Photo Gallery: Mississippians Protest Trump’s Visit to Jackson

“I feel like the real Mississippi showed up.”
-Talamieka Brice
On December 10th, the President of the United States paid a visit to Mississippi. But a moment that would’ve been a point of pride any year before quickly turned into a day of protest. President Trump was invited to attend the opening of the Mississippi Civil Rights Museum – a choice that incensed black and progressive activists across the state on account of Trump’s history of racial divisiveness.

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“It’s easy to go low, it’s easy to stoke fears,” said Talamieka Brice, who helped organized a protest in response. “But you’re 71 years old. You’ve built a legacy. Is this the best you can leave behind?”
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As Trump arrived, protesters lined the streets outside the museum. Trump, who had planned to deliver an address to a large crowd outside, instead moved his speech indoors, appearing before a small crowd where he hoped to avoid pushback.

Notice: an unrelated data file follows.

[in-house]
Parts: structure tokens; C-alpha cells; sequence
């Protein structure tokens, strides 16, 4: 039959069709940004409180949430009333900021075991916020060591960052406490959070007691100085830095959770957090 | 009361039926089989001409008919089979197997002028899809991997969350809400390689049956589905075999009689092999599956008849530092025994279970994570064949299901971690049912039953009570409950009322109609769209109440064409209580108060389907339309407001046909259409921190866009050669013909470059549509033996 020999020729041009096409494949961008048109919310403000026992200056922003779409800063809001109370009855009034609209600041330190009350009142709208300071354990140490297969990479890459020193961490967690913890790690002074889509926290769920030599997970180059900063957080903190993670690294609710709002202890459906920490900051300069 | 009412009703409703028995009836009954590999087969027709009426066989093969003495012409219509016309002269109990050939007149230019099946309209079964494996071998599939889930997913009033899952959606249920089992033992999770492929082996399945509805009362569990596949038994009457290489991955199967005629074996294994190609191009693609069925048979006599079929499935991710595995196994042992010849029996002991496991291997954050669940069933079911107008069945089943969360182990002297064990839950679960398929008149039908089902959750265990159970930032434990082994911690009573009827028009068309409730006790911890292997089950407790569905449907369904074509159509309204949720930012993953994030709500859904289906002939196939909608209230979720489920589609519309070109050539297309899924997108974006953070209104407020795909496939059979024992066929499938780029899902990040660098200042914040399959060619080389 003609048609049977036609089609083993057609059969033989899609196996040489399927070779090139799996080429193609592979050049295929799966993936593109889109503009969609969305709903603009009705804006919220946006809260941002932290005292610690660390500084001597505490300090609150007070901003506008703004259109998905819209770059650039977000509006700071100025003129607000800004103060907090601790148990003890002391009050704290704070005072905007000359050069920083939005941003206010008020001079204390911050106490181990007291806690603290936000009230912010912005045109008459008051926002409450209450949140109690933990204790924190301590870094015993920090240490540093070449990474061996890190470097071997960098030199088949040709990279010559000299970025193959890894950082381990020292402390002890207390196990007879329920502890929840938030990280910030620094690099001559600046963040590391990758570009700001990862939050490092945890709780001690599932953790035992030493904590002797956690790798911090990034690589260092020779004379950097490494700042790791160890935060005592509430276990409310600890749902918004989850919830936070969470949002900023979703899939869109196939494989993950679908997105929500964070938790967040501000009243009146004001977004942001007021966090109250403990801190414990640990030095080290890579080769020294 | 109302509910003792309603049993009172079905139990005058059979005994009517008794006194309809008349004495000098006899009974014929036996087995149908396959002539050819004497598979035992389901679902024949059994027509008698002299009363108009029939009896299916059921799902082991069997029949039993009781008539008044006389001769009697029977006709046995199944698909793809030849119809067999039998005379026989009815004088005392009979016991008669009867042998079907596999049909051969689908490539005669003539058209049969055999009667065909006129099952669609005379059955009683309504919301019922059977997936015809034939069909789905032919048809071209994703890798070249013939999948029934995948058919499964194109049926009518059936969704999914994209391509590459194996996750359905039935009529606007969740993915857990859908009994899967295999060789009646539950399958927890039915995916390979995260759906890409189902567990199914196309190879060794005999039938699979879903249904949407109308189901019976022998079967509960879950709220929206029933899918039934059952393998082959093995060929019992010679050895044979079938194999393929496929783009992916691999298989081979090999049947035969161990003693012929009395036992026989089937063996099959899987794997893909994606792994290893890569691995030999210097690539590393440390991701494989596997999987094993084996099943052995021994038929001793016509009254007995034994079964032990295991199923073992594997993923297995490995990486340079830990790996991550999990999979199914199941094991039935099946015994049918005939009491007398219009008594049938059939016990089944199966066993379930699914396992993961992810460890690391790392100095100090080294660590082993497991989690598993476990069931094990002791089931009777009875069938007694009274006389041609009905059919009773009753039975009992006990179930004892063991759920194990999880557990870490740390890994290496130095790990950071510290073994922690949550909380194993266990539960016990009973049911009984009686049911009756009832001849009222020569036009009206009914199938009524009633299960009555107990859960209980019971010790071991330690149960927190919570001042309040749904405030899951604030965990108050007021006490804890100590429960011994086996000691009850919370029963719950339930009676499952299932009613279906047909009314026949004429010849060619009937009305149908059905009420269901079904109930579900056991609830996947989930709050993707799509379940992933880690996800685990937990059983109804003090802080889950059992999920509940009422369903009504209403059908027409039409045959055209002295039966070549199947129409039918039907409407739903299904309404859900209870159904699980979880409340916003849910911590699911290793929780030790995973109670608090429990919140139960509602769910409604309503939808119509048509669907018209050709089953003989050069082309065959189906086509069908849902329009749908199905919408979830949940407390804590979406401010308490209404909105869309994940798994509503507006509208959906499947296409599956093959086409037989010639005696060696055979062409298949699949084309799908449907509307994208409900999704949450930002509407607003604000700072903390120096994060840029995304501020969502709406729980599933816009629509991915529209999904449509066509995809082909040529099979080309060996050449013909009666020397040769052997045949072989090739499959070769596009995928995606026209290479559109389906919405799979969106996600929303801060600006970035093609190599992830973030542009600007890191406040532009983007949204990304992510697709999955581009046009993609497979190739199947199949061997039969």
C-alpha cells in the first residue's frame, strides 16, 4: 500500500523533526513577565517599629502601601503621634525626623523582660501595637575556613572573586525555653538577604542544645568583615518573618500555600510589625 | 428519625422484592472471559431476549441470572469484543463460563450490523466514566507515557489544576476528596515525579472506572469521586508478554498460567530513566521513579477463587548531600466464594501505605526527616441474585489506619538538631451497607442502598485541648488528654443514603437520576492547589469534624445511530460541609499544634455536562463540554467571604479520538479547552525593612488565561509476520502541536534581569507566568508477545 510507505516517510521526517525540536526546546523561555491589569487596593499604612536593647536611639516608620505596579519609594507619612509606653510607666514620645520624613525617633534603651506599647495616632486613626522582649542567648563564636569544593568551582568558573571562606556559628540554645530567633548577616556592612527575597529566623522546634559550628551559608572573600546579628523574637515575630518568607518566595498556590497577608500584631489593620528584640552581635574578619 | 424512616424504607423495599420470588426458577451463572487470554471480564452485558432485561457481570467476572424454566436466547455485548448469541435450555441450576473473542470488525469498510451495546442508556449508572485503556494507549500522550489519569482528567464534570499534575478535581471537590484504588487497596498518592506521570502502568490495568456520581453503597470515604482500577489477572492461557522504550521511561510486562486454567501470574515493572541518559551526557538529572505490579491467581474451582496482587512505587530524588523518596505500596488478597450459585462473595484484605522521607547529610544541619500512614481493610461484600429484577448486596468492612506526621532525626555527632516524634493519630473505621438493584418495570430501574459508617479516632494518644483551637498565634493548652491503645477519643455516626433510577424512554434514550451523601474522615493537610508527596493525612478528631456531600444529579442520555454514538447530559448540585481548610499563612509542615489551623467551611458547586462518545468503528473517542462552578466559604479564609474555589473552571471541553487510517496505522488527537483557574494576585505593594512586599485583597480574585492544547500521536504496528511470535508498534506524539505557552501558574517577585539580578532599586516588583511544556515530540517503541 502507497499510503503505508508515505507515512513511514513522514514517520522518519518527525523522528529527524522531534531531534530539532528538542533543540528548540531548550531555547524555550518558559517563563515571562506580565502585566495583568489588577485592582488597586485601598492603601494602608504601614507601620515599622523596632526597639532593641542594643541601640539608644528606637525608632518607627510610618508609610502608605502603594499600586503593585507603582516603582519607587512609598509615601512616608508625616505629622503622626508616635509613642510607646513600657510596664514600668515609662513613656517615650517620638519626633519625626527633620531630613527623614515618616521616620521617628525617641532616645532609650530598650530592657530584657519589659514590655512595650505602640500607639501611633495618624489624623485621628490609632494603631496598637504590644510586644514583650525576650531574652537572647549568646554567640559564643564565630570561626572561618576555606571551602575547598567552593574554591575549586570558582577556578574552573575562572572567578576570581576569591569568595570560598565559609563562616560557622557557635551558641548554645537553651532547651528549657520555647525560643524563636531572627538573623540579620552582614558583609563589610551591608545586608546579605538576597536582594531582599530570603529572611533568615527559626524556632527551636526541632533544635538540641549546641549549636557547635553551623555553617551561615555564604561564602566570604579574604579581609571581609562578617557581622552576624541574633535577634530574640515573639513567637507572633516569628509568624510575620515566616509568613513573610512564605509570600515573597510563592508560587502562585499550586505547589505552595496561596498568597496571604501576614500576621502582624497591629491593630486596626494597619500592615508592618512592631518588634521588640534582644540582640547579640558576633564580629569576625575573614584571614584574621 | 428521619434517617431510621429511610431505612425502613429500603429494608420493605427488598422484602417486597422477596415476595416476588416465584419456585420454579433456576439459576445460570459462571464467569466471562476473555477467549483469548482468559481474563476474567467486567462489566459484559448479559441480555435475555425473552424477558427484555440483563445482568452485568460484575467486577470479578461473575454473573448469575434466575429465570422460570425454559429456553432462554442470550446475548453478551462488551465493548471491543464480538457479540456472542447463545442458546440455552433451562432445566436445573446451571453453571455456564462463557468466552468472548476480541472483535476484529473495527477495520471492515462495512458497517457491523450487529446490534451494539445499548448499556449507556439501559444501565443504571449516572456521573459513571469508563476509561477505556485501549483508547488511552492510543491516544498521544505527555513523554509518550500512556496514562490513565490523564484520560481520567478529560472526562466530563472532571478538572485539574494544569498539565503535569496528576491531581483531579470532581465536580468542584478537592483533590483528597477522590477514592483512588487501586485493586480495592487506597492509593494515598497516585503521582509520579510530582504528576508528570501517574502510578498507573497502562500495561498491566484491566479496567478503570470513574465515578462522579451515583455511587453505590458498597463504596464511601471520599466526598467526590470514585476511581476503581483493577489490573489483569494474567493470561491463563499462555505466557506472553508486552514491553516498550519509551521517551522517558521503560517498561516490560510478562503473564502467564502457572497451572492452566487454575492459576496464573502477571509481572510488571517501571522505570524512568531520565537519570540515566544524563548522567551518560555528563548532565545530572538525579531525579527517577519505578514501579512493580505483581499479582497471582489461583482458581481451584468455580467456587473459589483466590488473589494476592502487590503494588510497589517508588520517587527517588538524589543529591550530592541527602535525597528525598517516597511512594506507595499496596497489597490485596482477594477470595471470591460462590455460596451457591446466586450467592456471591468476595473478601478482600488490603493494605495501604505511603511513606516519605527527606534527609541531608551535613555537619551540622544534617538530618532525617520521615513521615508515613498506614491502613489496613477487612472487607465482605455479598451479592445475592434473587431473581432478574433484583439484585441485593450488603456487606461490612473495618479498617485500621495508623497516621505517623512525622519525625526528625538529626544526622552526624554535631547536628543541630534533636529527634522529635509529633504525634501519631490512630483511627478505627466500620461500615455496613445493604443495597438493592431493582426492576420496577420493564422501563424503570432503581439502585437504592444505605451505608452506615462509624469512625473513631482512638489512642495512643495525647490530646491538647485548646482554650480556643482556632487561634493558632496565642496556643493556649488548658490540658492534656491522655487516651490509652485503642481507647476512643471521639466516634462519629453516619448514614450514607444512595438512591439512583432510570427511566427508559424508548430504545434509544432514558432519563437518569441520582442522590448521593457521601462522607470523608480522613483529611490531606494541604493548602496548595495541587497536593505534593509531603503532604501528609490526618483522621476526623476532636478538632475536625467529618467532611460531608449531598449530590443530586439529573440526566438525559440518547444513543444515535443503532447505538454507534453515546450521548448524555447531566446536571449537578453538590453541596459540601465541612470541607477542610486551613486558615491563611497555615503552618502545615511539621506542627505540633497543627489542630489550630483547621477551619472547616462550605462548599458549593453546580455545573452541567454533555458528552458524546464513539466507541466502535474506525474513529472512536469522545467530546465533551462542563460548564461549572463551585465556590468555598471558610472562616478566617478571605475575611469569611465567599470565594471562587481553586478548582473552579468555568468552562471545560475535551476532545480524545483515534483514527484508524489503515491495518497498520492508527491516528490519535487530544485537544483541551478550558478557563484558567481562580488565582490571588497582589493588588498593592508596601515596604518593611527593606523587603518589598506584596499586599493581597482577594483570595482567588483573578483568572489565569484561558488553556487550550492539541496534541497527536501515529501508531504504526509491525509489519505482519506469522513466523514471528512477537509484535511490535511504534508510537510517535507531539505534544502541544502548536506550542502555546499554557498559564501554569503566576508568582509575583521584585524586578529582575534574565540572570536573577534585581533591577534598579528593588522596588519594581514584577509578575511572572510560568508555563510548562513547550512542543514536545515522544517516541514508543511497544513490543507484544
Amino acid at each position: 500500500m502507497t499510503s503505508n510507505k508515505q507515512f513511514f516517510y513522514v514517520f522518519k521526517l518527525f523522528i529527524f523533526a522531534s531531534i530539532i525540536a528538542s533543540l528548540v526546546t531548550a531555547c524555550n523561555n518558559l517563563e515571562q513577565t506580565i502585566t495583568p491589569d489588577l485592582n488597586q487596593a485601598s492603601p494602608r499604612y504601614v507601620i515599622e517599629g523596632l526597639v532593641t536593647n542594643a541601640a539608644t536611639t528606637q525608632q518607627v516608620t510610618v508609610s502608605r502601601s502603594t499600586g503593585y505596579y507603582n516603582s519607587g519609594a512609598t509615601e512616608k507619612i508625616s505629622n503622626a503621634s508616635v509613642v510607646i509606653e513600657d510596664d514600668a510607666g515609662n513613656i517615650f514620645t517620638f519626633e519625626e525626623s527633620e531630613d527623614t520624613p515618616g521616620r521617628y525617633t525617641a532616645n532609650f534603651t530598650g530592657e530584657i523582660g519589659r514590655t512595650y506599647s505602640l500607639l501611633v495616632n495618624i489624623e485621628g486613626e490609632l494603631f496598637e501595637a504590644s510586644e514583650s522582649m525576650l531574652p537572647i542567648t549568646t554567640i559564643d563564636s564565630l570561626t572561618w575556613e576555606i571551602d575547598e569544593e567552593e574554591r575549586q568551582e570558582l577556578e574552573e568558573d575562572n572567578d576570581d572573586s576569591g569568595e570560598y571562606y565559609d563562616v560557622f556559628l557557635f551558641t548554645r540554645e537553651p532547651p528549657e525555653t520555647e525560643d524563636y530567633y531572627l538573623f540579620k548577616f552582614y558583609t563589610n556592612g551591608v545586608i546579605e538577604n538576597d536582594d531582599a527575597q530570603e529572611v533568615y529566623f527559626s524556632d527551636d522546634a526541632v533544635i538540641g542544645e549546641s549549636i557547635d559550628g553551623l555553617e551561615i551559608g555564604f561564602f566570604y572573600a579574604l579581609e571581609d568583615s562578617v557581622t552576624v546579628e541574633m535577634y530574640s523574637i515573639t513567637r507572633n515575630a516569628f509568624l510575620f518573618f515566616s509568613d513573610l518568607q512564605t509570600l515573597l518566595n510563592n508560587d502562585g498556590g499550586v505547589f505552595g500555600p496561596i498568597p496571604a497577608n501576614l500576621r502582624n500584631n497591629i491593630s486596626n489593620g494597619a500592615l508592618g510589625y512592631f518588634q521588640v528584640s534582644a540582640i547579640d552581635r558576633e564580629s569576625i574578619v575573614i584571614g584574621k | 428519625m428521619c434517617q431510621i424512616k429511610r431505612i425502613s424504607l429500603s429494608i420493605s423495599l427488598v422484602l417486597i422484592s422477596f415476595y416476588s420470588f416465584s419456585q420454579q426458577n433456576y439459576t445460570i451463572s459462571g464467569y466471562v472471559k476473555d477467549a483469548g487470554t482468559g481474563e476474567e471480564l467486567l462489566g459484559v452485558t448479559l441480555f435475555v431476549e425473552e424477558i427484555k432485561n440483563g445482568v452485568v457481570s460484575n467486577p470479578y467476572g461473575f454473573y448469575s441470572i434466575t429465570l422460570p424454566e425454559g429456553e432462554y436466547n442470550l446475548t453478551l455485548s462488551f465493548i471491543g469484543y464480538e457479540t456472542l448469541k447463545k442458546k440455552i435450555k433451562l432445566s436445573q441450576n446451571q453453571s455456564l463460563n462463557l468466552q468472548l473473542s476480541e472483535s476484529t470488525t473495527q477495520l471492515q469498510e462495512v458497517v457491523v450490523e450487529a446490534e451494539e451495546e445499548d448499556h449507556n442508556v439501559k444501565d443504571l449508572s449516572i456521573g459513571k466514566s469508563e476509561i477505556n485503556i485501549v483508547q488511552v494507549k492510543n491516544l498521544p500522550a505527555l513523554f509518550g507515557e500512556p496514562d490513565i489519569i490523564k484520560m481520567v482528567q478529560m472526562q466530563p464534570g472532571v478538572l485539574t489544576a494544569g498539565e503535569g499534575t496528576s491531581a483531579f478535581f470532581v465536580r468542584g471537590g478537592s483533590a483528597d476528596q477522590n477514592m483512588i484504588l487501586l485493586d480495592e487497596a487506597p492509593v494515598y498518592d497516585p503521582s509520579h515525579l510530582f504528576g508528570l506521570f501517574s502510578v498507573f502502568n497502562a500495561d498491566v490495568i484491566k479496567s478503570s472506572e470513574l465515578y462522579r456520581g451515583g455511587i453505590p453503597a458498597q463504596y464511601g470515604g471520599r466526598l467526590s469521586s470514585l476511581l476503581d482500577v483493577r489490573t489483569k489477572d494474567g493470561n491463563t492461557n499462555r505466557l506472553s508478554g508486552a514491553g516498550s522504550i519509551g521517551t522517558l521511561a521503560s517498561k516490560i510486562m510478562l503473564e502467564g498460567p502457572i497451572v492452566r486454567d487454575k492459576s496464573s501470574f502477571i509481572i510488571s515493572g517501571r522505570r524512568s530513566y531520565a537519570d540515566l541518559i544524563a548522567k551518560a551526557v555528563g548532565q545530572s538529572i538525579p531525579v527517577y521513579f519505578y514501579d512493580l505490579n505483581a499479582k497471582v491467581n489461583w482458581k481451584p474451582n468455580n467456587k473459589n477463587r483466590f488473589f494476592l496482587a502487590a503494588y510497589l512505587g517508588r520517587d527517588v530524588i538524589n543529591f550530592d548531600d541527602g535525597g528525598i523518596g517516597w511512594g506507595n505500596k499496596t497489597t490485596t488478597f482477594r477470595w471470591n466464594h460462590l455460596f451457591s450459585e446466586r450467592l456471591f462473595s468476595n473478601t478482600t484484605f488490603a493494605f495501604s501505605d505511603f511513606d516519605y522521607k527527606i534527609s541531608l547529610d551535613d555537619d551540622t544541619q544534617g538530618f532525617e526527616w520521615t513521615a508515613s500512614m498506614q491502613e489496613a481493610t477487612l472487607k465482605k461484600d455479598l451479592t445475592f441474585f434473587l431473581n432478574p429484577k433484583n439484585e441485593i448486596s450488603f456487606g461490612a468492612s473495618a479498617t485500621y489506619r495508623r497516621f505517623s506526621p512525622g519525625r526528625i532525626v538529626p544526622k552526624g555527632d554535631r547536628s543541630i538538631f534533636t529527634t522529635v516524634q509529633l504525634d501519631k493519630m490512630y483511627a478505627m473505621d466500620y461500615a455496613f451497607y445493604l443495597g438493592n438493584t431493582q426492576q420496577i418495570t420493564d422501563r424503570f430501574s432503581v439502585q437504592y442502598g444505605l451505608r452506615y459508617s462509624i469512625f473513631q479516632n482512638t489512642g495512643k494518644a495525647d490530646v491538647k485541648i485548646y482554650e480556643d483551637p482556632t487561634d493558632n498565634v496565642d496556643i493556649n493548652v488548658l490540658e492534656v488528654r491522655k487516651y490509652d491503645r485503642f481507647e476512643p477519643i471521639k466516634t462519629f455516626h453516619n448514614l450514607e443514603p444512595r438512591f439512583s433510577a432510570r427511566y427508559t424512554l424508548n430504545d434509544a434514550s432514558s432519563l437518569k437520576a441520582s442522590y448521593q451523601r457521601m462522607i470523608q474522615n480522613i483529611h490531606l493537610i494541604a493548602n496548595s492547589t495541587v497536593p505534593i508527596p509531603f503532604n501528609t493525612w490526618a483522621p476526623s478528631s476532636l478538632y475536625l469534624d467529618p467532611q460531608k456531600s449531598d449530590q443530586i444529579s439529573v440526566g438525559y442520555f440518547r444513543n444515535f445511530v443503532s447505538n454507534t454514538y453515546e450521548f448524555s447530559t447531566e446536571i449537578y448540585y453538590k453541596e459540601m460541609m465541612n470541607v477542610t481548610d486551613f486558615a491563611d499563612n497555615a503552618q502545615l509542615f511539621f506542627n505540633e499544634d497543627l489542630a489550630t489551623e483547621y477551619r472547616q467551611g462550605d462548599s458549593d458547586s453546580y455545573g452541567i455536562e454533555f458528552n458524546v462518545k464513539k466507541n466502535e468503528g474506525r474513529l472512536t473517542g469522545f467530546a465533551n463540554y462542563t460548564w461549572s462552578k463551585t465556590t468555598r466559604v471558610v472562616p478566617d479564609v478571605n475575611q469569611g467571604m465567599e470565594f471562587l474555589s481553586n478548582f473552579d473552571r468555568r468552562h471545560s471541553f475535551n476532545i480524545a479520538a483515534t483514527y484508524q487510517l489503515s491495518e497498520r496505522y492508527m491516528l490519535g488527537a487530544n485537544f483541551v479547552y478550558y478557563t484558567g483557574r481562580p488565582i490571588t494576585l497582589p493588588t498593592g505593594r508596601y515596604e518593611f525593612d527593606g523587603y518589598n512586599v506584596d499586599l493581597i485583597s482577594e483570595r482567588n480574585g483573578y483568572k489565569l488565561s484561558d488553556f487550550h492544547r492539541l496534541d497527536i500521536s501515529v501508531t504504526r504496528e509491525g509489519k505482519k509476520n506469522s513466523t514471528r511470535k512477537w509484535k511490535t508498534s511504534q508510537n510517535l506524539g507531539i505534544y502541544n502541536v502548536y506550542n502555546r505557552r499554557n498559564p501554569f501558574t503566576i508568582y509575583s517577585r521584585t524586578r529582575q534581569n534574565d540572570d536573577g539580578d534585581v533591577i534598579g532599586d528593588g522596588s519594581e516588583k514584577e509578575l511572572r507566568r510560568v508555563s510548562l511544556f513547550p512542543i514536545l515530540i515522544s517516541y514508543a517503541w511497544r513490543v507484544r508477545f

“I feel like we had a great crowd of people here, a very diverse crowd, different genders, different races, different religions,” Brice said. “I feel like the real Mississippi showed up. We get a bad name a lot about who we are, and what we bring to the table, and our government is not doing a great job at our image at all. So this was an opportunity for regular, everyday Mississippians to have a voice and a say in who we are as a community and what we stand for.”
Chuck Westmoreland, a history professor at Delta State University, said he felt it was important to show up for the opening of the museums, but not without taking a stand against Trump, too.
“When we got word that Trump would be here, I thought it was important for people to come out because

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